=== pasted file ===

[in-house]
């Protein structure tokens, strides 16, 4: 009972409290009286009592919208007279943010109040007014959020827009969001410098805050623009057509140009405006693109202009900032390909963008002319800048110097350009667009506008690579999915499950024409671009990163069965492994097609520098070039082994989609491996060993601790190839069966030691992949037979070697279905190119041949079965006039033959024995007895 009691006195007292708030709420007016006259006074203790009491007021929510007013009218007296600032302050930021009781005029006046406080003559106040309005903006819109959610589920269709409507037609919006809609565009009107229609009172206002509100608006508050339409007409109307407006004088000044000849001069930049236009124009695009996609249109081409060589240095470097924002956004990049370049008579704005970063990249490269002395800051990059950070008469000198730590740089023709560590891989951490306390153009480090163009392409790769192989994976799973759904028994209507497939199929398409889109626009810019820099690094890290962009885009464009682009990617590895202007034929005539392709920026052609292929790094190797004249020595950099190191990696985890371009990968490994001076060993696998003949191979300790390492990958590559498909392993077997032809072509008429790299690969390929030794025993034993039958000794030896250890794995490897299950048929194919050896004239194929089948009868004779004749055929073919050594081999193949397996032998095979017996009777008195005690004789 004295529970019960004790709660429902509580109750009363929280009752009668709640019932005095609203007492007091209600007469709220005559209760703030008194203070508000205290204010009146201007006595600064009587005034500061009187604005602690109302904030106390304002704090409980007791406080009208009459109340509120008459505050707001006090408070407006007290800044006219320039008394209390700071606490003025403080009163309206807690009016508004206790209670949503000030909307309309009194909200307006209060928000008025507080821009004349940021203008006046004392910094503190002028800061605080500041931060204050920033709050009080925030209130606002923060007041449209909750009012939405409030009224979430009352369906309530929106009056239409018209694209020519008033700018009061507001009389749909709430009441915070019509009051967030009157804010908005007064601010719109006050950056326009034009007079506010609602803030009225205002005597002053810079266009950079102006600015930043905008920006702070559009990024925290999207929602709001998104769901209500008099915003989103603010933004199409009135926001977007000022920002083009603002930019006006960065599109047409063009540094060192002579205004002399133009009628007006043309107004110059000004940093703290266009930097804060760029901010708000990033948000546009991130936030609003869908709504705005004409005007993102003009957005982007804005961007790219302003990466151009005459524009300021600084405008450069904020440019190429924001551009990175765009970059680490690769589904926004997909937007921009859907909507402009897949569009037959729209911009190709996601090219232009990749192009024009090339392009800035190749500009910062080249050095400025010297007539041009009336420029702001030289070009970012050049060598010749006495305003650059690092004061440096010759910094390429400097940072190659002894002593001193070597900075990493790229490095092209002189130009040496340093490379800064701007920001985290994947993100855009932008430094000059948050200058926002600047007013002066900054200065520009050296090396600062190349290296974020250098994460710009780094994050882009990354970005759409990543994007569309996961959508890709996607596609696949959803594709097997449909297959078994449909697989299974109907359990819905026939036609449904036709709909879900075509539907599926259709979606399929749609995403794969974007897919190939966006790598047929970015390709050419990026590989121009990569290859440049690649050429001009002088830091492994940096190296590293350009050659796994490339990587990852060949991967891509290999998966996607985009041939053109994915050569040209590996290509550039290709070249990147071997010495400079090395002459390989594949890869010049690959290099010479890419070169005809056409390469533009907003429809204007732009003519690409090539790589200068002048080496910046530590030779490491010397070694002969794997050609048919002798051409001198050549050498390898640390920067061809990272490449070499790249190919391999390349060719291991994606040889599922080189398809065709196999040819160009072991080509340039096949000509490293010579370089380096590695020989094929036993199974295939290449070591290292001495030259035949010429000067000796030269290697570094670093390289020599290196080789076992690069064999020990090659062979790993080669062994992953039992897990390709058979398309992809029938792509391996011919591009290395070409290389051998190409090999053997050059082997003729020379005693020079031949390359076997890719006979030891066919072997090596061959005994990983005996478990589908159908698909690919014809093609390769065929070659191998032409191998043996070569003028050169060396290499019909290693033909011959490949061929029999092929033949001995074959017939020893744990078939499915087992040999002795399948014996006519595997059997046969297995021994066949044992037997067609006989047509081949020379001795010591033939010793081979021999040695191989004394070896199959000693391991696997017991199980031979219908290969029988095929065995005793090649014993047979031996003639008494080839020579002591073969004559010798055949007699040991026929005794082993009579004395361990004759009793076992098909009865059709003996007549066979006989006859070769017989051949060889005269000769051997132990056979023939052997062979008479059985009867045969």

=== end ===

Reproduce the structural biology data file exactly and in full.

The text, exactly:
[in-house]
């Protein structure tokens, strides 16, 4: 009972409290009286009592919208007279943010109040007014959020827009969001410098805050623009057509140009405006693109202009900032390909963008002319800048110097350009667009506008690579999915499950024409671009990163069965492994097609520098070039082994989609491996060993601790190839069966030691992949037979070697279905190119041949079965006039033959024995007895 009691006195007292708030709420007016006259006074203790009491007021929510007013009218007296600032302050930021009781005029006046406080003559106040309005903006819109959610589920269709409507037609919006809609565009009107229609009172206002509100608006508050339409007409109307407006004088000044000849001069930049236009124009695009996609249109081409060589240095470097924002956004990049370049008579704005970063990249490269002395800051990059950070008469000198730590740089023709560590891989951490306390153009480090163009392409790769192989994976799973759904028994209507497939199929398409889109626009810019820099690094890290962009885009464009682009990617590895202007034929005539392709920026052609292929790094190797004249020595950099190191990696985890371009990968490994001076060993696998003949191979300790390492990958590559498909392993077997032809072509008429790299690969390929030794025993034993039958000794030896250890794995490897299950048929194919050896004239194929089948009868004779004749055929073919050594081999193949397996032998095979017996009777008195005690004789 004295529970019960004790709660429902509580109750009363929280009752009668709640019932005095609203007492007091209600007469709220005559209760703030008194203070508000205290204010009146201007006595600064009587005034500061009187604005602690109302904030106390304002704090409980007791406080009208009459109340509120008459505050707001006090408070407006007290800044006219320039008394209390700071606490003025403080009163309206807690009016508004206790209670949503000030909307309309009194909200307006209060928000008025507080821009004349940021203008006046004392910094503190002028800061605080500041931060204050920033709050009080925030209130606002923060007041449209909750009012939405409030009224979430009352369906309530929106009056239409018209694209020519008033700018009061507001009389749909709430009441915070019509009051967030009157804010908005007064601010719109006050950056326009034009007079506010609602803030009225205002005597002053810079266009950079102006600015930043905008920006702070559009990024925290999207929602709001998104769901209500008099915003989103603010933004199409009135926001977007000022920002083009603002930019006006960065599109047409063009540094060192002579205004002399133009009628007006043309107004110059000004940093703290266009930097804060760029901010708000990033948000546009991130936030609003869908709504705005004409005007993102003009957005982007804005961007790219302003990466151009005459524009300021600084405008450069904020440019190429924001551009990175765009970059680490690769589904926004997909937007921009859907909507402009897949569009037959729209911009190709996601090219232009990749192009024009090339392009800035190749500009910062080249050095400025010297007539041009009336420029702001030289070009970012050049060598010749006495305003650059690092004061440096010759910094390429400097940072190659002894002593001193070597900075990493790229490095092209002189130009040496340093490379800064701007920001985290994947993100855009932008430094000059948050200058926002600047007013002066900054200065520009050296090396600062190349290296974020250098994460710009780094994050882009990354970005759409990543994007569309996961959508890709996607596609696949959803594709097997449909297959078994449909697989299974109907359990819905026939036609449904036709709909879900075509539907599926259709979606399929749609995403794969974007897919190939966006790598047929970015390709050419990026590989121009990569290859440049690649050429001009002088830091492994940096190296590293350009050659796994490339990587990852060949991967891509290999998966996607985009041939053109994915050569040209590996290509550039290709070249990147071997010495400079090395002459390989594949890869010049690959290099010479890419070169005809056409390469533009907003429809204007732009003519690409090539790589200068002048080496910046530590030779490491010397070694002969794997050609048919002798051409001198050549050498390898640390920067061809990272490449070499790249190919391999390349060719291991994606040889599922080189398809065709196999040819160009072991080509340039096949000509490293010579370089380096590695020989094929036993199974295939290449070591290292001495030259035949010429000067000796030269290697570094670093390289020599290196080789076992690069064999020990090659062979790993080669062994992953039992897990390709058979398309992809029938792509391996011919591009290395070409290389051998190409090999053997050059082997003729020379005693020079031949390359076997890719006979030891066919072997090596061959005994990983005996478990589908159908698909690919014809093609390769065929070659191998032409191998043996070569003028050169060396290499019909290693033909011959490949061929029999092929033949001995074959017939020893744990078939499915087992040999002795399948014996006519595997059997046969297995021994066949044992037997067609006989047509081949020379001795010591033939010793081979021999040695191989004394070896199959000693391991696997017991199980031979219908290969029988095929065995005793090649014993047979031996003639008494080839020579002591073969004559010798055949007699040991026929005794082993009579004395361990004759009793076992098909009865059709003996007549066979006989006859070769017989051949060889005269000769051997132990056979023939052997062979008479059985009867045969």